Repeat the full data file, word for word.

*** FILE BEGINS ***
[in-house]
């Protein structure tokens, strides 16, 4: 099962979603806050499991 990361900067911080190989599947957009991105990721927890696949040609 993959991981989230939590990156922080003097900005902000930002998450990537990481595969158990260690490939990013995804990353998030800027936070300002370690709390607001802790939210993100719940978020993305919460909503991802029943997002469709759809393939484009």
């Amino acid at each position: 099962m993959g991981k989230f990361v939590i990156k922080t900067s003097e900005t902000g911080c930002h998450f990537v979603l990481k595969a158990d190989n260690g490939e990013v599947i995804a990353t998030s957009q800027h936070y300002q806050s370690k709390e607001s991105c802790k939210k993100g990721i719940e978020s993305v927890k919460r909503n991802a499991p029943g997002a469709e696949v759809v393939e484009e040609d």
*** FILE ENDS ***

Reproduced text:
[in-house]
């Protein structure tokens, strides 16, 4: 099962979603806050499991 990361900067911080190989599947957009991105990721927890696949040609 993959991981989230939590990156922080003097900005902000930002998450990537990481595969158990260690490939990013995804990353998030800027936070300002370690709390607001802790939210993100719940978020993305919460909503991802029943997002469709759809393939484009």
């Amino acid at each position: 099962m993959g991981k989230f990361v939590i990156k922080t900067s003097e900005t902000g911080c930002h998450f990537v979603l990481k595969a158990d190989n260690g490939e990013v599947i995804a990353t998030s957009q800027h936070y300002q806050s370690k709390e607001s991105c802790k939210k993100g990721i719940e978020s993305v927890k919460r909503n991802a499991p029943g997002a469709e696949v759809v393939e484009e040609d």